Tonga’s EEZ is about 700,000 km2, smaller than the EEZ of Vanuatu, but larger than that of Italy and South Korea. Land (707 km2) comprises only about 1% of Tongan territory. Despite the small land mass, Tonga has a varied topography, including a reef area of 1,500 km2 with barrier, fringing as well as submerged patch reefs. The country’s coastline extends some 419 km with 6 active gazzeted marine reserves as well as several managed areas. Tongatapu is the main island of the Kingdom of Tonga, with the capital Nuku’alofa. It is characterised by flat, fertile plains. The Ha’apai island group is comprised mostly of small coral atolls and extensive lagoons but is also home to one dormant and one active volcano; the Vava’u islands are surrounded by high limestone cliffs and meandering bays; the island of Eua is virtually a limestone mountain rising from the sea.
Coastal and marine resources provide the Government of Tonga, businesses and households many real and measurable benefits. Without a doubt, the country’s largest stock of natural wealth lies within the sea. The role that natural ecosystems, especially marine ecosystems, play in human wellbeing is often overlooked or taken for granted. The benefits humans receive from ecosystems, called ecosystem services, are often hidden because markets do not directly reveal their value — nature provides these benefits for free. Failure to recognise the role that marine ecosystems play in supporting livelihoods, economic activity, and human wellbeing has, in many instances, led to inequitable and unsustainable marine resource management decisions.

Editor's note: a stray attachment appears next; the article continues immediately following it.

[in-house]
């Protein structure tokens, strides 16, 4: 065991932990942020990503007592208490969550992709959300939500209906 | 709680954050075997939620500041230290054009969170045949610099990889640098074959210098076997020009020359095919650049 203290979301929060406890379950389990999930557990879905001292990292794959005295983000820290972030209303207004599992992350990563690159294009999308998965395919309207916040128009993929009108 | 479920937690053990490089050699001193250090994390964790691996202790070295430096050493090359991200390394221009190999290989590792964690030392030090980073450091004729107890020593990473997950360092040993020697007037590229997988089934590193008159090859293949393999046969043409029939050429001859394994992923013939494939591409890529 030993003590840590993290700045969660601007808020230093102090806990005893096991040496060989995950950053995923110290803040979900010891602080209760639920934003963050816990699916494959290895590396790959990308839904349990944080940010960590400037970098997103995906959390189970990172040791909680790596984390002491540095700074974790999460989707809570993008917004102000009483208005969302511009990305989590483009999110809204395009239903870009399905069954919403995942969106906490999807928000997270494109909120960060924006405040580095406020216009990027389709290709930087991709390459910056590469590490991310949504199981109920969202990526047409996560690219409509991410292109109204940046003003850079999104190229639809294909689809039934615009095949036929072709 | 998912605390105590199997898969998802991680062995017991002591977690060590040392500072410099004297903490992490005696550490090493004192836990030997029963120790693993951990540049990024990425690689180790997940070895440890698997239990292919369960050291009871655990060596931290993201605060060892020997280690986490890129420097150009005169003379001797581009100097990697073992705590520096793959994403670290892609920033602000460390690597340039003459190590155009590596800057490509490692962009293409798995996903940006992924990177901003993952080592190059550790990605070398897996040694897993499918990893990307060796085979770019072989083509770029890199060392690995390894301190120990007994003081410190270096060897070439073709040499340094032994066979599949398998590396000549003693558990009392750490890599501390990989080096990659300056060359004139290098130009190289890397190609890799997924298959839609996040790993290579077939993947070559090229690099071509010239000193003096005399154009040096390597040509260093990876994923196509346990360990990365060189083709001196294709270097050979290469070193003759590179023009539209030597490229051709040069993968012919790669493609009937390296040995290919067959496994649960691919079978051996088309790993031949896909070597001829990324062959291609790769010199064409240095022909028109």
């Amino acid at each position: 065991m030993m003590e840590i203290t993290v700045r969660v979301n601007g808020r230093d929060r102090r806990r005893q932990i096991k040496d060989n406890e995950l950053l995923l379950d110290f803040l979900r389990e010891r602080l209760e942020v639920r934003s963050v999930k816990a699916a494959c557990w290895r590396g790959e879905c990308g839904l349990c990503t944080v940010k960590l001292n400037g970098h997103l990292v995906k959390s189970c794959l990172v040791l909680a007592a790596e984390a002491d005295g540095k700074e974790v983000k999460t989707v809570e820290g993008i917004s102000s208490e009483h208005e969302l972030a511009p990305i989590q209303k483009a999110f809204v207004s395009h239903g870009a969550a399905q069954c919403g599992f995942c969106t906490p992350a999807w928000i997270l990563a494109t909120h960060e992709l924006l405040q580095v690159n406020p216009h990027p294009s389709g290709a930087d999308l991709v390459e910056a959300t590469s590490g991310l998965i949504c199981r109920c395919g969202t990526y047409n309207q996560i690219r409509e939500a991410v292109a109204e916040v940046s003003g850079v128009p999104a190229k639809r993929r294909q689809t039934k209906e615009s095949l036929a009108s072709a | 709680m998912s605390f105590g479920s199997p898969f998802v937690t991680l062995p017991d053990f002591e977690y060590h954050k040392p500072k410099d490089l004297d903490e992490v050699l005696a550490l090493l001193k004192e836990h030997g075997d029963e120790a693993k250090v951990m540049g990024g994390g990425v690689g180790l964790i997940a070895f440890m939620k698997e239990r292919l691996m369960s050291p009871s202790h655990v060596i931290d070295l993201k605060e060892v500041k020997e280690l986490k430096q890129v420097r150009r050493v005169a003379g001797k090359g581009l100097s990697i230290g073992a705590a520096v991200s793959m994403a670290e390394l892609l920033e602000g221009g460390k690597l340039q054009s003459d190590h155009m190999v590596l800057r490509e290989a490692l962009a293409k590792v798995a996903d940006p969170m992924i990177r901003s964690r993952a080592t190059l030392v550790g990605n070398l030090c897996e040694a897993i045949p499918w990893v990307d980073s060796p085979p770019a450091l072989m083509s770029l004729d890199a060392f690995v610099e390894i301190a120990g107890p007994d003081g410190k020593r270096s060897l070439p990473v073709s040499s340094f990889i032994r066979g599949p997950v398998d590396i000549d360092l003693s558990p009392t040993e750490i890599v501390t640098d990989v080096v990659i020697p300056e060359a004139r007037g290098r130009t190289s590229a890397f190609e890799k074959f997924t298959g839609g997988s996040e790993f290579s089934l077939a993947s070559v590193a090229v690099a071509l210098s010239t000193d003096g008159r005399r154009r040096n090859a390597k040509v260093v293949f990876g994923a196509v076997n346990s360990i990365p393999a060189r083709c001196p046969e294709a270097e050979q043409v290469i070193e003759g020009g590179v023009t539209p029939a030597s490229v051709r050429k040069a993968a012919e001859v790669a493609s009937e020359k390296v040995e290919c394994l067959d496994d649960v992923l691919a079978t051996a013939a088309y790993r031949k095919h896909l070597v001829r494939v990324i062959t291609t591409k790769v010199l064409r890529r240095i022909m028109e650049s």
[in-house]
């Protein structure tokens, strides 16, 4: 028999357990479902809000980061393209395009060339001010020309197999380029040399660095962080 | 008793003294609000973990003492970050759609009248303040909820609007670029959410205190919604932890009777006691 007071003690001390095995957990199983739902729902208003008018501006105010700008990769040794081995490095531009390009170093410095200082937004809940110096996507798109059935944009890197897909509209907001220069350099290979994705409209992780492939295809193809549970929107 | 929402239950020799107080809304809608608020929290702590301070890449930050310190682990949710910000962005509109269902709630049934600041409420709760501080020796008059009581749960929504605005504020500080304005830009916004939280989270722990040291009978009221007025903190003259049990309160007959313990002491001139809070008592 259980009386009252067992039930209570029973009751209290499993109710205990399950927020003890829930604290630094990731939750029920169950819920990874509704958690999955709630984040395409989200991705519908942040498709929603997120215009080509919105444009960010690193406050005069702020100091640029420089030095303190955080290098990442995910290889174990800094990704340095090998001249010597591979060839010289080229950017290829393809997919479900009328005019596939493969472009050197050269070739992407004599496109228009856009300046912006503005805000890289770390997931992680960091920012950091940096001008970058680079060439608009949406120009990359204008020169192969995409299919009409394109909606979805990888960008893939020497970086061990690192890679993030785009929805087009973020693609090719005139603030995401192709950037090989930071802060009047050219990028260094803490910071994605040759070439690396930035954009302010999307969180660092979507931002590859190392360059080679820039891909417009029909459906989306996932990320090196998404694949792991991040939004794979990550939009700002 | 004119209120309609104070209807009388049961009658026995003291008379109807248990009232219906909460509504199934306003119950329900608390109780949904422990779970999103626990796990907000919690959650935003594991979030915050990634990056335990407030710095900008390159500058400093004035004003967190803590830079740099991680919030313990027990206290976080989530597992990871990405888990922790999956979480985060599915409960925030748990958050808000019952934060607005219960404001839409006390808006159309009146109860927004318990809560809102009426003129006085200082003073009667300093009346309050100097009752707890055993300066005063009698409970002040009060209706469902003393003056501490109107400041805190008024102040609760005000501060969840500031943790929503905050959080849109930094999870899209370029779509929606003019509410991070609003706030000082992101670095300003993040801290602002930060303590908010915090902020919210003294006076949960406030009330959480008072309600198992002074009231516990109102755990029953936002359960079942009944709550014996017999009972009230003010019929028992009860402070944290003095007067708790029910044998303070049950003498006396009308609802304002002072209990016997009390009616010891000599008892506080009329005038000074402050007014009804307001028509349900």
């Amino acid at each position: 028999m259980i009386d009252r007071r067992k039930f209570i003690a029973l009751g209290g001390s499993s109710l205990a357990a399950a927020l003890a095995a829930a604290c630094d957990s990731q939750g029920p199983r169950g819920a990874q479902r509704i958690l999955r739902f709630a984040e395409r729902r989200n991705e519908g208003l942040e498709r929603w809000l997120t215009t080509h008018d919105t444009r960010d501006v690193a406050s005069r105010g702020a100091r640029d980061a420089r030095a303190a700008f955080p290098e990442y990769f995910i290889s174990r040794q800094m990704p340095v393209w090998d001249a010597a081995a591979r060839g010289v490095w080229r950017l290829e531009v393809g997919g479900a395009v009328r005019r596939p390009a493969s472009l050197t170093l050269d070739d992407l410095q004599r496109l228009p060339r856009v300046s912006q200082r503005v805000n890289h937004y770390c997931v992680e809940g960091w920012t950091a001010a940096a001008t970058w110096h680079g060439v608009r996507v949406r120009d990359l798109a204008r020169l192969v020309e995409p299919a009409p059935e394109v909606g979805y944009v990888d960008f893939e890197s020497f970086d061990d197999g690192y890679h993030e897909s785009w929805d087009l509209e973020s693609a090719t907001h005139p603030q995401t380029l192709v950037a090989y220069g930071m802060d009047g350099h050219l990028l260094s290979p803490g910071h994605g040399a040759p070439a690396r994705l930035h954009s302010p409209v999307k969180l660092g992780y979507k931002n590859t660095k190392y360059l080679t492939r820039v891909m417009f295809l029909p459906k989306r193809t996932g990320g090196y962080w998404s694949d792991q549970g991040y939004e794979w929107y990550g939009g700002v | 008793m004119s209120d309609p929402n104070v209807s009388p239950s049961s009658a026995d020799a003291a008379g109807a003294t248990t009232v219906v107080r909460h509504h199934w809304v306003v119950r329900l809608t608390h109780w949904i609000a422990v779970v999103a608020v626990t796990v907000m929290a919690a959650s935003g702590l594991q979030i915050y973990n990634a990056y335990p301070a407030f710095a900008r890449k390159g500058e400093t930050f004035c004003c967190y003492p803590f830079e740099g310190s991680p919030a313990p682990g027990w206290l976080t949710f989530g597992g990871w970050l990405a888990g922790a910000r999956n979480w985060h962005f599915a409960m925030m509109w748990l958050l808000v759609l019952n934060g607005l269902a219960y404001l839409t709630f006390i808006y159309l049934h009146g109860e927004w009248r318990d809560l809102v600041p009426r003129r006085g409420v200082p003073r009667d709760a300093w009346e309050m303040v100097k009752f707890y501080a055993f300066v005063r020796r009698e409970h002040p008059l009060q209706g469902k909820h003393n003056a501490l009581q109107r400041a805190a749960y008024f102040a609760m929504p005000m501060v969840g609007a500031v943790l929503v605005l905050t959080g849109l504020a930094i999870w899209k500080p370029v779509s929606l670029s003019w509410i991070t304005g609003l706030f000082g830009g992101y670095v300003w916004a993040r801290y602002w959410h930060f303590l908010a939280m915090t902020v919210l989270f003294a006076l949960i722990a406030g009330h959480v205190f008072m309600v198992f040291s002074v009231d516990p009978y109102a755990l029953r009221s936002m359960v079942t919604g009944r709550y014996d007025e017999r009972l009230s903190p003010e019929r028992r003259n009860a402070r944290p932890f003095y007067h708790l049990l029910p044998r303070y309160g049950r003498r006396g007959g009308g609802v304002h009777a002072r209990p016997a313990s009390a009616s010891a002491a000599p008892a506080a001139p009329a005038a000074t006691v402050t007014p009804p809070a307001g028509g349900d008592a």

In 2015 the MACBIO Project undertook Marine Ecosystem Service Valuations with all five partner countries including Tonga.
Some highlights included:
• Subsistence fishery produces a value of T$ 5.46 (US$ 3.05) million/year.
• Domestic commercial inshore fishery have an estimated value of T$ 4.2 – T$ 7.3 (US$ 2.3 – US$ 4.1) million annually.
• Bêche-de-mer have, in the past, produced a value of T$ 0.45 (US$ 0.25) million a year.
• Offshore tuna was valued at T$ 2.3 – T$ 3.5 (US$ 1.3 – 2) million a year, of which around 10-15 % accrue to Tonga.
• International tourism was valued at T$ 3.5 – T$8.8 (US$ 2 – 4.9) million per year; there were insufficient data for domestic tourism.
• Coastal protection produces a value of T$ 12.9 – 21.5 (US$ 6.5 – 10.9m) million annually.
• Carbon sequestration had a gross value of T$ 1.4 (US$ 0.77m) million per year.
In July 2015, Tonga’s Cabinet decided to initiate marine spatial planning throughout its EEZ to the outer extent of its EEZ. The government Marine Spatial Planning Technical Working Group, called the Ocean 7, is working with MACBIO to define the work-plan, timelines and deliverables as part of Marine Spatial Planning progress for Tonga by 2020.
On the 13-15 October 2015, the Department of Fisheries and the Civil Society Forum of Tonga convened a nation-wide “lessons learned” conference on marine Special Management Areas in Ha’apai, Tonga, supported by the MACBIO Project.
Vision: Ecologically sustainable social and economic development of Tonga’s ocean for the benefit of all Tongans